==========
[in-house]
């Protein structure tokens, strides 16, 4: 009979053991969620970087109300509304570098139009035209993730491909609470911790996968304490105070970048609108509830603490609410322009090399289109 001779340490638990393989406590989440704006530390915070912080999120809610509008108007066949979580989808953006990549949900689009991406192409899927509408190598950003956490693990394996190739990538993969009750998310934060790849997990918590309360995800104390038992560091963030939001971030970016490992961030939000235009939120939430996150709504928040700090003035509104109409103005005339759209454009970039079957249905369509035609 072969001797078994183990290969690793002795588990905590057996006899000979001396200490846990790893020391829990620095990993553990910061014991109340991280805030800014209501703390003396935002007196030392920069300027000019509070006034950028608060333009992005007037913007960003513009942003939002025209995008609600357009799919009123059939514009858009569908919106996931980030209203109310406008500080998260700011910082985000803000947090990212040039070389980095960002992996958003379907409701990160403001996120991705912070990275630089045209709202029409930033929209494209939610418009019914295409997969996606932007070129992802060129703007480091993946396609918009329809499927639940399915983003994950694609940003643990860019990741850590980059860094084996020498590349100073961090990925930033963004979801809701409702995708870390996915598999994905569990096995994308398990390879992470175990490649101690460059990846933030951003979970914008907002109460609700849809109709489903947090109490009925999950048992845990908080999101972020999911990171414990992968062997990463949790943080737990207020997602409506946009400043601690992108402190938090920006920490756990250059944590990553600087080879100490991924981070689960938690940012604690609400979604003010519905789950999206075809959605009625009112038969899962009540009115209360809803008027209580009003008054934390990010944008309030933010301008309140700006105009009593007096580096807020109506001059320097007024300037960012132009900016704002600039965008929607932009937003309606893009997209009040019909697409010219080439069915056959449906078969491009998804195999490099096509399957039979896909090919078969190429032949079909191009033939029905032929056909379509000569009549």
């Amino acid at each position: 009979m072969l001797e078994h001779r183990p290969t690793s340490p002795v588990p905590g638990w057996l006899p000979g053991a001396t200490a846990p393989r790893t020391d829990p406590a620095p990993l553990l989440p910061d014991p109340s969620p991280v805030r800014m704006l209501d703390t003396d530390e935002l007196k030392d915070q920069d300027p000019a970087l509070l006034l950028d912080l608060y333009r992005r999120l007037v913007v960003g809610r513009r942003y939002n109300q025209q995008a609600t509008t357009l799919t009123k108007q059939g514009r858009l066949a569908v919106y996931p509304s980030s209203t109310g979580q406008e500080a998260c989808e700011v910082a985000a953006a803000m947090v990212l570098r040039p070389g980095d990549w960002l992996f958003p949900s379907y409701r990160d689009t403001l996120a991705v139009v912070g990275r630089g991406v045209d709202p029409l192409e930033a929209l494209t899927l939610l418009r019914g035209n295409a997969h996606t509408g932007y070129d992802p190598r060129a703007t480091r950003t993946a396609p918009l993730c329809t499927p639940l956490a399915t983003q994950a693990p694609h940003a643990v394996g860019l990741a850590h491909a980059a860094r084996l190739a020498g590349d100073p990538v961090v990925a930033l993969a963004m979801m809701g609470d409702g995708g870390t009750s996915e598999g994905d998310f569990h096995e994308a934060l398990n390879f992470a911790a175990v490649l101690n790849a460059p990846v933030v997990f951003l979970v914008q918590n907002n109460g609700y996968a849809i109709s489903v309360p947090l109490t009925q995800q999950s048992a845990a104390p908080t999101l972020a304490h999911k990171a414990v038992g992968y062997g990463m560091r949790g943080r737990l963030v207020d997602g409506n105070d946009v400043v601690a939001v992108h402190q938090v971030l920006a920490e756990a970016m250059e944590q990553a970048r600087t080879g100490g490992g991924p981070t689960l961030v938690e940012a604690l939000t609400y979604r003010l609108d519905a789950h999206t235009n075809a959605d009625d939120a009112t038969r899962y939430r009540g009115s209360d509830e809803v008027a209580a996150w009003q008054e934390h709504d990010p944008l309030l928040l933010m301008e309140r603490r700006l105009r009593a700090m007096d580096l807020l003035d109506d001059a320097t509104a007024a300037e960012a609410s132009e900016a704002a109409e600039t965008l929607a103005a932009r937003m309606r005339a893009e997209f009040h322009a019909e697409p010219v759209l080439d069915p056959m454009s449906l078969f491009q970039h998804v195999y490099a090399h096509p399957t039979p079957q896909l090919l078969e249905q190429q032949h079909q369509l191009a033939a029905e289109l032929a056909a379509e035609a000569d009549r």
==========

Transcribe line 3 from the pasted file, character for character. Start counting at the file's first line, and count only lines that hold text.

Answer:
């Amino acid at each position: 009979m072969l001797e078994h001779r183990p290969t690793s340490p002795v588990p905590g638990w057996l006899p000979g053991a001396t200490a846990p393989r790893t020391d829990p406590a620095p990993l553990l989440p910061d014991p109340s969620p991280v805030r800014m704006l209501d703390t003396d530390e935002l007196k030392d915070q920069d300027p000019a970087l509070l006034l950028d912080l608060y333009r992005r999120l007037v913007v960003g809610r513009r942003y939002n109300q025209q995008a609600t509008t357009l799919t009123k108007q059939g514009r858009l066949a569908v919106y996931p509304s980030s209203t109310g979580q406008e500080a998260c989808e700011v910082a985000a953006a803000m947090v990212l570098r040039p070389g980095d990549w960002l992996f958003p949900s379907y409701r990160d689009t403001l996120a991705v139009v912070g990275r630089g991406v045209d709202p029409l192409e930033a929209l494209t899927l939610l418009r019914g035209n295409a997969h996606t509408g932007y070129d992802p190598r060129a703007t480091r950003t993946a396609p918009l993730c329809t499927p639940l956490a399915t983003q994950a693990p694609h940003a643990v394996g860019l990741a850590h491909a980059a860094r084996l190739a020498g590349d100073p990538v961090v990925a930033l993969a963004m979801m809701g609470d409702g995708g870390t009750s996915e598999g994905d998310f569990h096995e994308a934060l398990n390879f992470a911790a175990v490649l101690n790849a460059p990846v933030v997990f951003l979970v914008q918590n907002n109460g609700y996968a849809i109709s489903v309360p947090l109490t009925q995800q999950s048992a845990a104390p908080t999101l972020a304490h999911k990171a414990v038992g992968y062997g990463m560091r949790g943080r737990l963030v207020d997602g409506n105070d946009v400043v601690a939001v992108h402190q938090v971030l920006a920490e756990a970016m250059e944590q990553a970048r600087t080879g100490g490992g991924p981070t689960l961030v938690e940012a604690l939000t609400y979604r003010l609108d519905a789950h999206t235009n075809a959605d009625d939120a009112t038969r899962y939430r009540g009115s209360d509830e809803v008027a209580a996150w009003q008054e934390h709504d990010p944008l309030l928040l933010m301008e309140r603490r700006l105009r009593a700090m007096d580096l807020l003035d109506d001059a320097t509104a007024a300037e960012a609410s132009e900016a704002a109409e600039t965008l929607a103005a932009r937003m309606r005339a893009e997209f009040h322009a019909e697409p010219v759209l080439d069915p056959m454009s449906l078969f491009q970039h998804v195999y490099a090399h096509p399957t039979p079957q896909l090919l078969e249905q190429q032949h079909q369509l191009a033939a029905e289109l032929a056909a379509e035609a000569d009549r």